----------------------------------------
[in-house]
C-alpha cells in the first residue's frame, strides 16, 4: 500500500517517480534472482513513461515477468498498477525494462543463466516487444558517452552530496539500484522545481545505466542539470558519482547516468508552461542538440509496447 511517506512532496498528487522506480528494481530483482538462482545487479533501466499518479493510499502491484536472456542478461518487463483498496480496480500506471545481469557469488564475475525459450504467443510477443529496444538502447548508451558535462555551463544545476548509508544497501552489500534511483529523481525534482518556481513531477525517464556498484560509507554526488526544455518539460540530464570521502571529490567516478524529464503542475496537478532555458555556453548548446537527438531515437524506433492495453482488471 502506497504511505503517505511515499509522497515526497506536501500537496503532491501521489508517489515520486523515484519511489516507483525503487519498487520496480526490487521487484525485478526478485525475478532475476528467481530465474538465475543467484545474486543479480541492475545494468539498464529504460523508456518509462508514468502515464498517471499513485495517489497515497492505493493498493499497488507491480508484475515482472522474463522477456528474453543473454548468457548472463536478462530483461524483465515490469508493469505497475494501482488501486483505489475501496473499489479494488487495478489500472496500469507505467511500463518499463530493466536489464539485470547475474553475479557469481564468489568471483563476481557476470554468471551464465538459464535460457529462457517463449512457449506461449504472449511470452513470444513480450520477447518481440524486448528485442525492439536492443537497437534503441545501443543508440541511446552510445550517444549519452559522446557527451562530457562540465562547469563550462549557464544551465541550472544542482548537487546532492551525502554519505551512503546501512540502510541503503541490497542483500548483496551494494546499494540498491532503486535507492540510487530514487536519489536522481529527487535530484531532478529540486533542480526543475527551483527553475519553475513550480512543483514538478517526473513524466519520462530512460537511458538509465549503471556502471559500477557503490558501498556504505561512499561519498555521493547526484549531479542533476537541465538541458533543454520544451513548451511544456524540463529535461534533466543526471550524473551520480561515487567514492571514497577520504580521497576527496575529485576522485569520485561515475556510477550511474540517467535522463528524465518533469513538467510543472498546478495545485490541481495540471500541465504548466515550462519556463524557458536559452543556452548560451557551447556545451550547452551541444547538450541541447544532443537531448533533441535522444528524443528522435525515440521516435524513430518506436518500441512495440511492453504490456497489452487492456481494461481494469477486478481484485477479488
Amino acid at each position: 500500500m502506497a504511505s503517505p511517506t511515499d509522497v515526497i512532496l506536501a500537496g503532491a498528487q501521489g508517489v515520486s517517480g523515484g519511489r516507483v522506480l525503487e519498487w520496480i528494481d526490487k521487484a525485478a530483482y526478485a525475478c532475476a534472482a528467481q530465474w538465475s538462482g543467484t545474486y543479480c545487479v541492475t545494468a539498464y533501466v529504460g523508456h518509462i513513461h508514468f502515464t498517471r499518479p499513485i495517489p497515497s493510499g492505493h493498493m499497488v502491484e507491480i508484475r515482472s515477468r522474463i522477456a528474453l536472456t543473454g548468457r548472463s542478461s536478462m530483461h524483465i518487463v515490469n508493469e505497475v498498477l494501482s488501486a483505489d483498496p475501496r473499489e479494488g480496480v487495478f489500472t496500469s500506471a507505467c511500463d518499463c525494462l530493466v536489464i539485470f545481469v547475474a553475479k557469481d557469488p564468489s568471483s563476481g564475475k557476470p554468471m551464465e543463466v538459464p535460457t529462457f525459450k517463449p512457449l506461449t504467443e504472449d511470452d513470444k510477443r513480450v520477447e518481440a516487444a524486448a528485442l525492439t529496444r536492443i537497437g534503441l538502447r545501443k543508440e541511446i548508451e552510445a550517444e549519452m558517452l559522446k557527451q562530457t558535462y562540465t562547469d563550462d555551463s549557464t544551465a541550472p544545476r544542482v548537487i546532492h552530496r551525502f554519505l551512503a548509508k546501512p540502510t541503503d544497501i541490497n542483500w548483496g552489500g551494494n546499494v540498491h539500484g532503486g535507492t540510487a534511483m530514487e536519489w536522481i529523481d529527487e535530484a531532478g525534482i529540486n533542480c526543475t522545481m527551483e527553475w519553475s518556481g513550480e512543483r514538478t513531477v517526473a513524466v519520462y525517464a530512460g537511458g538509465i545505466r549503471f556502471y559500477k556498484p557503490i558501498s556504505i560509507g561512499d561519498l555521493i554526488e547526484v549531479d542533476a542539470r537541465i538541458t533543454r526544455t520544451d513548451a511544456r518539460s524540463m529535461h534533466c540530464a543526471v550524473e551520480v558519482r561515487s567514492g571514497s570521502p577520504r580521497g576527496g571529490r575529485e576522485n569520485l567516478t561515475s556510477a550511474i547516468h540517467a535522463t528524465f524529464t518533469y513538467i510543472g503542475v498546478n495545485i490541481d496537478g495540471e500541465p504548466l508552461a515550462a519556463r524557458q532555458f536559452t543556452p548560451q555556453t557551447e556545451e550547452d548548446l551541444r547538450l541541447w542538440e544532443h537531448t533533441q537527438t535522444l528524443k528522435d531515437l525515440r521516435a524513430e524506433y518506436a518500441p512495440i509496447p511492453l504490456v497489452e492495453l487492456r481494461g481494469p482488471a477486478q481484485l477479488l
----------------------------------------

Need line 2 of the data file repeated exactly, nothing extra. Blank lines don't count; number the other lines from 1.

C-alpha cells in the first residue's frame, strides 16, 4: 500500500517517480534472482513513461515477468498498477525494462543463466516487444558517452552530496539500484522545481545505466542539470558519482547516468508552461542538440509496447 511517506512532496498528487522506480528494481530483482538462482545487479533501466499518479493510499502491484536472456542478461518487463483498496480496480500506471545481469557469488564475475525459450504467443510477443529496444538502447548508451558535462555551463544545476548509508544497501552489500534511483529523481525534482518556481513531477525517464556498484560509507554526488526544455518539460540530464570521502571529490567516478524529464503542475496537478532555458555556453548548446537527438531515437524506433492495453482488471 502506497504511505503517505511515499509522497515526497506536501500537496503532491501521489508517489515520486523515484519511489516507483525503487519498487520496480526490487521487484525485478526478485525475478532475476528467481530465474538465475543467484545474486543479480541492475545494468539498464529504460523508456518509462508514468502515464498517471499513485495517489497515497492505493493498493499497488507491480508484475515482472522474463522477456528474453543473454548468457548472463536478462530483461524483465515490469508493469505497475494501482488501486483505489475501496473499489479494488487495478489500472496500469507505467511500463518499463530493466536489464539485470547475474553475479557469481564468489568471483563476481557476470554468471551464465538459464535460457529462457517463449512457449506461449504472449511470452513470444513480450520477447518481440524486448528485442525492439536492443537497437534503441545501443543508440541511446552510445550517444549519452559522446557527451562530457562540465562547469563550462549557464544551465541550472544542482548537487546532492551525502554519505551512503546501512540502510541503503541490497542483500548483496551494494546499494540498491532503486535507492540510487530514487536519489536522481529527487535530484531532478529540486533542480526543475527551483527553475519553475513550480512543483514538478517526473513524466519520462530512460537511458538509465549503471556502471559500477557503490558501498556504505561512499561519498555521493547526484549531479542533476537541465538541458533543454520544451513548451511544456524540463529535461534533466543526471550524473551520480561515487567514492571514497577520504580521497576527496575529485576522485569520485561515475556510477550511474540517467535522463528524465518533469513538467510543472498546478495545485490541481495540471500541465504548466515550462519556463524557458536559452543556452548560451557551447556545451550547452551541444547538450541541447544532443537531448533533441535522444528524443528522435525515440521516435524513430518506436518500441512495440511492453504490456497489452487492456481494461481494469477486478481484485477479488